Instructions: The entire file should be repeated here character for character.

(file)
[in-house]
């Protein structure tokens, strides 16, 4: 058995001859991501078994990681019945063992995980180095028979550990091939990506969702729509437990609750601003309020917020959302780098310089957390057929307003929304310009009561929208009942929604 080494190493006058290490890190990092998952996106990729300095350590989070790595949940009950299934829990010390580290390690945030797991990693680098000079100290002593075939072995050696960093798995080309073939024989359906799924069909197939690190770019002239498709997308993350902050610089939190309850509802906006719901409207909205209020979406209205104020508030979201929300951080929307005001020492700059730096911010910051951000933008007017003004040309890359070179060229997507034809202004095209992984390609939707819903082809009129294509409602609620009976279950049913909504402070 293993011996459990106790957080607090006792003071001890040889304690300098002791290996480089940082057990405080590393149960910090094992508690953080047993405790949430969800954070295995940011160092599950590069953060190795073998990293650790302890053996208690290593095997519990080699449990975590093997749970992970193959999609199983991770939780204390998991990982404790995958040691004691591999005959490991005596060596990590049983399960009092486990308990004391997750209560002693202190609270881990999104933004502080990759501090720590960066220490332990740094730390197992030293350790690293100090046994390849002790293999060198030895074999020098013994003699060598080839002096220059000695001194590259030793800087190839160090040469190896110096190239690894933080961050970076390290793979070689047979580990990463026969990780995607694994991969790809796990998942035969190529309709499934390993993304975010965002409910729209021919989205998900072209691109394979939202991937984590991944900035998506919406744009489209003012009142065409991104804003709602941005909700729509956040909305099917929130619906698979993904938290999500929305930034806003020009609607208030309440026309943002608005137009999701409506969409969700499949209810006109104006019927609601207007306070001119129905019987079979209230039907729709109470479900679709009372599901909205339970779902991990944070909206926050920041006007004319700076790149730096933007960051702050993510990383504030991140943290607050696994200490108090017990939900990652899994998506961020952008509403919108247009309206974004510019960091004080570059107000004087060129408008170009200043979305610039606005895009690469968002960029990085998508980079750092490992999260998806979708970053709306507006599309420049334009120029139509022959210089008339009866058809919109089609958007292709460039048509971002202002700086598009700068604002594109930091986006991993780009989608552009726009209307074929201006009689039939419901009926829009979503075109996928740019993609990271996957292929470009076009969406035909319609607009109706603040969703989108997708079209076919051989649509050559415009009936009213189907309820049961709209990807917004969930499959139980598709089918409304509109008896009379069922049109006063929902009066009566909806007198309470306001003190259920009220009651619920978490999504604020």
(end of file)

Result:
[in-house]
């Protein structure tokens, strides 16, 4: 058995001859991501078994990681019945063992995980180095028979550990091939990506969702729509437990609750601003309020917020959302780098310089957390057929307003929304310009009561929208009942929604 080494190493006058290490890190990092998952996106990729300095350590989070790595949940009950299934829990010390580290390690945030797991990693680098000079100290002593075939072995050696960093798995080309073939024989359906799924069909197939690190770019002239498709997308993350902050610089939190309850509802906006719901409207909205209020979406209205104020508030979201929300951080929307005001020492700059730096911010910051951000933008007017003004040309890359070179060229997507034809202004095209992984390609939707819903082809009129294509409602609620009976279950049913909504402070 293993011996459990106790957080607090006792003071001890040889304690300098002791290996480089940082057990405080590393149960910090094992508690953080047993405790949430969800954070295995940011160092599950590069953060190795073998990293650790302890053996208690290593095997519990080699449990975590093997749970992970193959999609199983991770939780204390998991990982404790995958040691004691591999005959490991005596060596990590049983399960009092486990308990004391997750209560002693202190609270881990999104933004502080990759501090720590960066220490332990740094730390197992030293350790690293100090046994390849002790293999060198030895074999020098013994003699060598080839002096220059000695001194590259030793800087190839160090040469190896110096190239690894933080961050970076390290793979070689047979580990990463026969990780995607694994991969790809796990998942035969190529309709499934390993993304975010965002409910729209021919989205998900072209691109394979939202991937984590991944900035998506919406744009489209003012009142065409991104804003709602941005909700729509956040909305099917929130619906698979993904938290999500929305930034806003020009609607208030309440026309943002608005137009999701409506969409969700499949209810006109104006019927609601207007306070001119129905019987079979209230039907729709109470479900679709009372599901909205339970779902991990944070909206926050920041006007004319700076790149730096933007960051702050993510990383504030991140943290607050696994200490108090017990939900990652899994998506961020952008509403919108247009309206974004510019960091004080570059107000004087060129408008170009200043979305610039606005895009690469968002960029990085998508980079750092490992999260998806979708970053709306507006599309420049334009120029139509022959210089008339009866058809919109089609958007292709460039048509971002202002700086598009700068604002594109930091986006991993780009989608552009726009209307074929201006009689039939419901009926829009979503075109996928740019993609990271996957292929470009076009969406035909319609607009109706603040969703989108997708079209076919051989649509050559415009009936009213189907309820049961709209990807917004969930499959139980598709089918409304509109008896009379069922049109006063929902009066009566909806007198309470306001003190259920009220009651619920978490999504604020």